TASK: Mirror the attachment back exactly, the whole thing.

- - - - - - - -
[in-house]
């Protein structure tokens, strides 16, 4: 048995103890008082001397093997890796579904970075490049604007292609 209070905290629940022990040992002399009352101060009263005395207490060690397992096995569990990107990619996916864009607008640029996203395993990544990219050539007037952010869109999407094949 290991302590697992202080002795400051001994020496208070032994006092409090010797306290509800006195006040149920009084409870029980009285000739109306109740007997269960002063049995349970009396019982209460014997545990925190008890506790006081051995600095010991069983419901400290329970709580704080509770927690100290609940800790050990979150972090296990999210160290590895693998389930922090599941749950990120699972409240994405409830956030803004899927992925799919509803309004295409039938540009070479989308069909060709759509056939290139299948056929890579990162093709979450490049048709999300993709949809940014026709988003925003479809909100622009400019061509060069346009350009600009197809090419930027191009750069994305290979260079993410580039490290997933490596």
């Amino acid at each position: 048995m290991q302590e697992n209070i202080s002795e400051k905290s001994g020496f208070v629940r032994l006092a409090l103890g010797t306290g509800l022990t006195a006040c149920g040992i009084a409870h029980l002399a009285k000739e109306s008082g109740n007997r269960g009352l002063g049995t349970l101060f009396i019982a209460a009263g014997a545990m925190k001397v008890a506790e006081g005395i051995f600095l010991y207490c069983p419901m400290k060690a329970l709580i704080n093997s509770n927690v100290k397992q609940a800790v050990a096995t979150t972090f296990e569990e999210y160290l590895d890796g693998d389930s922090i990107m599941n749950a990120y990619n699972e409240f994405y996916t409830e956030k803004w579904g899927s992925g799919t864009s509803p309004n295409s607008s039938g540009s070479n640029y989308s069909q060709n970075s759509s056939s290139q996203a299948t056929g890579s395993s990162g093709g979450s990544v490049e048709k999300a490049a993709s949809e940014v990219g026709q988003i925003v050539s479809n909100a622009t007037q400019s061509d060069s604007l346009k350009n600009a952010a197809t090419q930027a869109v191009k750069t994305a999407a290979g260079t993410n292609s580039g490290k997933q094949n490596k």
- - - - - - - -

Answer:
[in-house]
């Protein structure tokens, strides 16, 4: 048995103890008082001397093997890796579904970075490049604007292609 209070905290629940022990040992002399009352101060009263005395207490060690397992096995569990990107990619996916864009607008640029996203395993990544990219050539007037952010869109999407094949 290991302590697992202080002795400051001994020496208070032994006092409090010797306290509800006195006040149920009084409870029980009285000739109306109740007997269960002063049995349970009396019982209460014997545990925190008890506790006081051995600095010991069983419901400290329970709580704080509770927690100290609940800790050990979150972090296990999210160290590895693998389930922090599941749950990120699972409240994405409830956030803004899927992925799919509803309004295409039938540009070479989308069909060709759509056939290139299948056929890579990162093709979450490049048709999300993709949809940014026709988003925003479809909100622009400019061509060069346009350009600009197809090419930027191009750069994305290979260079993410580039490290997933490596």
């Amino acid at each position: 048995m290991q302590e697992n209070i202080s002795e400051k905290s001994g020496f208070v629940r032994l006092a409090l103890g010797t306290g509800l022990t006195a006040c149920g040992i009084a409870h029980l002399a009285k000739e109306s008082g109740n007997r269960g009352l002063g049995t349970l101060f009396i019982a209460a009263g014997a545990m925190k001397v008890a506790e006081g005395i051995f600095l010991y207490c069983p419901m400290k060690a329970l709580i704080n093997s509770n927690v100290k397992q609940a800790v050990a096995t979150t972090f296990e569990e999210y160290l590895d890796g693998d389930s922090i990107m599941n749950a990120y990619n699972e409240f994405y996916t409830e956030k803004w579904g899927s992925g799919t864009s509803p309004n295409s607008s039938g540009s070479n640029y989308s069909q060709n970075s759509s056939s290139q996203a299948t056929g890579s395993s990162g093709g979450s990544v490049e048709k999300a490049a993709s949809e940014v990219g026709q988003i925003v050539s479809n909100a622009t007037q400019s061509d060069s604007l346009k350009n600009a952010a197809t090419q930027a869109v191009k750069t994305a999407a290979g260079t993410n292609s580039g490290k997933q094949n490596k």